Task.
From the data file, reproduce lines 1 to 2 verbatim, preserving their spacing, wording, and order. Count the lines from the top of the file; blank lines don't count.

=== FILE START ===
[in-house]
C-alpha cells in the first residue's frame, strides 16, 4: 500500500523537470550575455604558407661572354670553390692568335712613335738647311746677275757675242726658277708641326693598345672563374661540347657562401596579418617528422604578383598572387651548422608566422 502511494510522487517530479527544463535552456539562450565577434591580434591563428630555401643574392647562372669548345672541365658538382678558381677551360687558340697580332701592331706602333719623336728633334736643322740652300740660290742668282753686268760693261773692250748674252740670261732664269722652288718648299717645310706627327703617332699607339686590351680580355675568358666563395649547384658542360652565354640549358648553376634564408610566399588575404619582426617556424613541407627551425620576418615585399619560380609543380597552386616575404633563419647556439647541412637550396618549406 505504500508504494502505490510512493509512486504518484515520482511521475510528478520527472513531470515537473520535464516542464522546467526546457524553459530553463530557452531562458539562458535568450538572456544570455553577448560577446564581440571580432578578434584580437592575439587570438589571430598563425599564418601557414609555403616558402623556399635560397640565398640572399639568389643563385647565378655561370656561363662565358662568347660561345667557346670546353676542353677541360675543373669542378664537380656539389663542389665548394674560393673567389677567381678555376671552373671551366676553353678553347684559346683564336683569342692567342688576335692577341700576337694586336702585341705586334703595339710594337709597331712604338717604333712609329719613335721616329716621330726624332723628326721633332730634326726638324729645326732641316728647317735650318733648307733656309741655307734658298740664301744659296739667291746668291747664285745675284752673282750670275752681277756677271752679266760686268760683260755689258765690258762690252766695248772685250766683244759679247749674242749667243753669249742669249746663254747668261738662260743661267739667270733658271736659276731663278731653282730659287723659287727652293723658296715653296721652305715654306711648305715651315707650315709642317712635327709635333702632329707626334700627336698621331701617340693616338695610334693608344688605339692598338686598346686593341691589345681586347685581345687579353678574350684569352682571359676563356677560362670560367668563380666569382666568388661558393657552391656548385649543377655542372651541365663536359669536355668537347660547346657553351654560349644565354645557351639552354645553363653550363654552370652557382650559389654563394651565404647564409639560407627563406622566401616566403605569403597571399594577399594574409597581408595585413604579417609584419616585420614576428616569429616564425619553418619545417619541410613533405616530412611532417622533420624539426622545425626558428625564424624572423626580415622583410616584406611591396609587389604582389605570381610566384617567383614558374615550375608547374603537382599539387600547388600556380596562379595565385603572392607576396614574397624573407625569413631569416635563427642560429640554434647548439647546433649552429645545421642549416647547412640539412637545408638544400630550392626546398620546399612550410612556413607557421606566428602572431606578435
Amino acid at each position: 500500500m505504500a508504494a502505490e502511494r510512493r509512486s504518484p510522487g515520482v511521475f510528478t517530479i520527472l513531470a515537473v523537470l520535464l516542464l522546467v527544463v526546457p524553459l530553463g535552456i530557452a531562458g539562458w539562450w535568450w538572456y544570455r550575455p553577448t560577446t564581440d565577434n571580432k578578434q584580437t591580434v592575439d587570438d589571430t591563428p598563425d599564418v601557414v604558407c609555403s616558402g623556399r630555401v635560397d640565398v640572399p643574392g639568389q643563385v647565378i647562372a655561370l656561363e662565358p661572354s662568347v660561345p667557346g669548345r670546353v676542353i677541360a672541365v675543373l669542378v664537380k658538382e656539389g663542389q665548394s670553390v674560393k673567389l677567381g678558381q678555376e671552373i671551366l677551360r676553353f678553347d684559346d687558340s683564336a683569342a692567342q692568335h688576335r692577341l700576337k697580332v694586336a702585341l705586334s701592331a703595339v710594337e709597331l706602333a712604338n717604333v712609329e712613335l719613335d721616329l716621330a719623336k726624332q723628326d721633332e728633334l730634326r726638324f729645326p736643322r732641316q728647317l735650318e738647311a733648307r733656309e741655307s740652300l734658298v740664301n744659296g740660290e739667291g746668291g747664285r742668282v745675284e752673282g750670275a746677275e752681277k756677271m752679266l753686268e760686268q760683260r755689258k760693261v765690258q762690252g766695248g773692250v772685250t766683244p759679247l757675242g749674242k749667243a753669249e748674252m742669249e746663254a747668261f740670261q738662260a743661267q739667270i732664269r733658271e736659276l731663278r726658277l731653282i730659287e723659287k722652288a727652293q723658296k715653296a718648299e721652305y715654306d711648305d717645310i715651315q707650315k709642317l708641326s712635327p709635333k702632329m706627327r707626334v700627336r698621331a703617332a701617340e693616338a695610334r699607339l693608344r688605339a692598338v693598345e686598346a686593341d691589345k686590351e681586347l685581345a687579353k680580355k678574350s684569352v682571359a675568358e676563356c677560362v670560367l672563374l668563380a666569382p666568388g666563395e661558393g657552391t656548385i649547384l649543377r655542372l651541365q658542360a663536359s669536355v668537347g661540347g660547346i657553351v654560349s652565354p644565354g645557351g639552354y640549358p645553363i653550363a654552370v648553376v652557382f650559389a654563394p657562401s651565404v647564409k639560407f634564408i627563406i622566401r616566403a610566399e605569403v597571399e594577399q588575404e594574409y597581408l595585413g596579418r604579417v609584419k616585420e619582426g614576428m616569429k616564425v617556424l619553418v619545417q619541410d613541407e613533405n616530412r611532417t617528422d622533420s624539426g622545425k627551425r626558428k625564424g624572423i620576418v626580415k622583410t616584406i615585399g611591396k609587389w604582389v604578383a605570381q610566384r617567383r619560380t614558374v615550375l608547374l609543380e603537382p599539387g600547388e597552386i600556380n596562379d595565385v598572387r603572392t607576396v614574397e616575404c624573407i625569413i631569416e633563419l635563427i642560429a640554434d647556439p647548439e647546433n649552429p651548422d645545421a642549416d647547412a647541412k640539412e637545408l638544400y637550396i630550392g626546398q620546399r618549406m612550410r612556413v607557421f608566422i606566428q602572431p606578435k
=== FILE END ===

[in-house]
C-alpha cells in the first residue's frame, strides 16, 4: 500500500523537470550575455604558407661572354670553390692568335712613335738647311746677275757675242726658277708641326693598345672563374661540347657562401596579418617528422604578383598572387651548422608566422 502511494510522487517530479527544463535552456539562450565577434591580434591563428630555401643574392647562372669548345672541365658538382678558381677551360687558340697580332701592331706602333719623336728633334736643322740652300740660290742668282753686268760693261773692250748674252740670261732664269722652288718648299717645310706627327703617332699607339686590351680580355675568358666563395649547384658542360652565354640549358648553376634564408610566399588575404619582426617556424613541407627551425620576418615585399619560380609543380597552386616575404633563419647556439647541412637550396618549406 505504500508504494502505490510512493509512486504518484515520482511521475510528478520527472513531470515537473520535464516542464522546467526546457524553459530553463530557452531562458539562458535568450538572456544570455553577448560577446564581440571580432578578434584580437592575439587570438589571430598563425599564418601557414609555403616558402623556399635560397640565398640572399639568389643563385647565378655561370656561363662565358662568347660561345667557346670546353676542353677541360675543373669542378664537380656539389663542389665548394674560393673567389677567381678555376671552373671551366676553353678553347684559346683564336683569342692567342688576335692577341700576337694586336702585341705586334703595339710594337709597331712604338717604333712609329719613335721616329716621330726624332723628326721633332730634326726638324729645326732641316728647317735650318733648307733656309741655307734658298740664301744659296739667291746668291747664285745675284752673282750670275752681277756677271752679266760686268760683260755689258765690258762690252766695248772685250766683244759679247749674242749667243753669249742669249746663254747668261738662260743661267739667270733658271736659276731663278731653282730659287723659287727652293723658296715653296721652305715654306711648305715651315707650315709642317712635327709635333702632329707626334700627336698621331701617340693616338695610334693608344688605339692598338686598346686593341691589345681586347685581345687579353678574350684569352682571359676563356677560362670560367668563380666569382666568388661558393657552391656548385649543377655542372651541365663536359669536355668537347660547346657553351654560349644565354645557351639552354645553363653550363654552370652557382650559389654563394651565404647564409639560407627563406622566401616566403605569403597571399594577399594574409597581408595585413604579417609584419616585420614576428616569429616564425619553418619545417619541410613533405616530412611532417622533420624539426622545425626558428625564424624572423626580415622583410616584406611591396609587389604582389605570381610566384617567383614558374615550375608547374603537382599539387600547388600556380596562379595565385603572392607576396614574397624573407625569413631569416635563427642560429640554434647548439647546433649552429645545421642549416647547412640539412637545408638544400630550392626546398620546399612550410612556413607557421606566428602572431606578435